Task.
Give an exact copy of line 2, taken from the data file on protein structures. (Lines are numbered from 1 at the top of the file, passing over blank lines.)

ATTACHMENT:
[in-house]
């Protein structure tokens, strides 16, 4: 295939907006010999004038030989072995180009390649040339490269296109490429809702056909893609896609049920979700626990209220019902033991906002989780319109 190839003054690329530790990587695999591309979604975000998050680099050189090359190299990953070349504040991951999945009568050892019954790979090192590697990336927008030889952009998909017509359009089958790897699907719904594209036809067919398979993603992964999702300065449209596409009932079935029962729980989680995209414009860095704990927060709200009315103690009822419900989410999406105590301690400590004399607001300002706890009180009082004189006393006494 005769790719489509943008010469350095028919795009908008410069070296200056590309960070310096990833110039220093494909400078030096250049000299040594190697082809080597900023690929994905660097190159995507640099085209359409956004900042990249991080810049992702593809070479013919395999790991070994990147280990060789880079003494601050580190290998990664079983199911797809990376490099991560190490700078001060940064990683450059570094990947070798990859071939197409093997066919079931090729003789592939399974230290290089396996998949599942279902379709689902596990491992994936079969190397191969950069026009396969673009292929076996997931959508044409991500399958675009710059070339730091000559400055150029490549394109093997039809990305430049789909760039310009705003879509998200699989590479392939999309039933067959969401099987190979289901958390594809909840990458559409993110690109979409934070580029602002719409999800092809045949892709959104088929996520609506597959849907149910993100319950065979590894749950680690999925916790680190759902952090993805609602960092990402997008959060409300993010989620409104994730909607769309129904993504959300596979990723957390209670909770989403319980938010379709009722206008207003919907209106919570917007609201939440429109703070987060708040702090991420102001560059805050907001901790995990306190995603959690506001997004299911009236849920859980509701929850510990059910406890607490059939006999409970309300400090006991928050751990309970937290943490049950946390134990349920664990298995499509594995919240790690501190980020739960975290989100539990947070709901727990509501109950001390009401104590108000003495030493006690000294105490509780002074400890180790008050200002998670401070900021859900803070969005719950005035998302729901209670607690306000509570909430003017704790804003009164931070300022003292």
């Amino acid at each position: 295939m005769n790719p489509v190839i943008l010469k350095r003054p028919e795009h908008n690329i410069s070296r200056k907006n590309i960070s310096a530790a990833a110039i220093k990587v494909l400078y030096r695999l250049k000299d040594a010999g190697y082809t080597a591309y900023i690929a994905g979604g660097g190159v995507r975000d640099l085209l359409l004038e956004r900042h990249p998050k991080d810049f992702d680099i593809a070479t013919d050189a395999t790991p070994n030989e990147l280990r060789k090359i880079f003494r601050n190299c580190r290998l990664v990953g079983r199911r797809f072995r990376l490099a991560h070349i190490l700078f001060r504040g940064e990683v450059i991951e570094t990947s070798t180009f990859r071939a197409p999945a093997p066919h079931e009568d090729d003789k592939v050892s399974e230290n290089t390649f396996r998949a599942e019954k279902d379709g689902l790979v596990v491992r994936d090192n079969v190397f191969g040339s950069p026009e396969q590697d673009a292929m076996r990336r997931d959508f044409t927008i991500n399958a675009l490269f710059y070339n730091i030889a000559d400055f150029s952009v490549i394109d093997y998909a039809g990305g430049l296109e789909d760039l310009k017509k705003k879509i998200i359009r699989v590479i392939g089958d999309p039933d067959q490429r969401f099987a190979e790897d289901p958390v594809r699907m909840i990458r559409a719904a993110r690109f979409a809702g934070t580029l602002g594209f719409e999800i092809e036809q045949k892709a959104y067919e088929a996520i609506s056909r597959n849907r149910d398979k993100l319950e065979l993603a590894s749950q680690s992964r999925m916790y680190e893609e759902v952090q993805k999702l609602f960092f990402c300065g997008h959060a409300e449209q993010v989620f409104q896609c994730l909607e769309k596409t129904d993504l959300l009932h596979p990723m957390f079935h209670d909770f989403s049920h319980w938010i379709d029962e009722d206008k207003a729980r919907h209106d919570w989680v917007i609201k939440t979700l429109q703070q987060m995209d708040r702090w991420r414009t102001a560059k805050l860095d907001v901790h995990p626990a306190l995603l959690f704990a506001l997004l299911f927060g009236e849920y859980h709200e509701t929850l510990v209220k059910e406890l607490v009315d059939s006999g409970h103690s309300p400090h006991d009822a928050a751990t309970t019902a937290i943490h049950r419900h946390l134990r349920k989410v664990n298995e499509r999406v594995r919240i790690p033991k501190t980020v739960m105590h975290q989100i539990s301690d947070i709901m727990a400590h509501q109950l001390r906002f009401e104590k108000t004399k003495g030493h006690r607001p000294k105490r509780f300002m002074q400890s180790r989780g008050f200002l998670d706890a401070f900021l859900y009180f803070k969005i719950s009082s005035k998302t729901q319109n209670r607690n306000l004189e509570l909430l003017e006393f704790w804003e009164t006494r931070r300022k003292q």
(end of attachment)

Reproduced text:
């Protein structure tokens, strides 16, 4: 295939907006010999004038030989072995180009390649040339490269296109490429809702056909893609896609049920979700626990209220019902033991906002989780319109 190839003054690329530790990587695999591309979604975000998050680099050189090359190299990953070349504040991951999945009568050892019954790979090192590697990336927008030889952009998909017509359009089958790897699907719904594209036809067919398979993603992964999702300065449209596409009932079935029962729980989680995209414009860095704990927060709200009315103690009822419900989410999406105590301690400590004399607001300002706890009180009082004189006393006494 005769790719489509943008010469350095028919795009908008410069070296200056590309960070310096990833110039220093494909400078030096250049000299040594190697082809080597900023690929994905660097190159995507640099085209359409956004900042990249991080810049992702593809070479013919395999790991070994990147280990060789880079003494601050580190290998990664079983199911797809990376490099991560190490700078001060940064990683450059570094990947070798990859071939197409093997066919079931090729003789592939399974230290290089396996998949599942279902379709689902596990491992994936079969190397191969950069026009396969673009292929076996997931959508044409991500399958675009710059070339730091000559400055150029490549394109093997039809990305430049789909760039310009705003879509998200699989590479392939999309039933067959969401099987190979289901958390594809909840990458559409993110690109979409934070580029602002719409999800092809045949892709959104088929996520609506597959849907149910993100319950065979590894749950680690999925916790680190759902952090993805609602960092990402997008959060409300993010989620409104994730909607769309129904993504959300596979990723957390209670909770989403319980938010379709009722206008207003919907209106919570917007609201939440429109703070987060708040702090991420102001560059805050907001901790995990306190995603959690506001997004299911009236849920859980509701929850510990059910406890607490059939006999409970309300400090006991928050751990309970937290943490049950946390134990349920664990298995499509594995919240790690501190980020739960975290989100539990947070709901727990509501109950001390009401104590108000003495030493006690000294105490509780002074400890180790008050200002998670401070900021859900803070969005719950005035998302729901209670607690306000509570909430003017704790804003009164931070300022003292």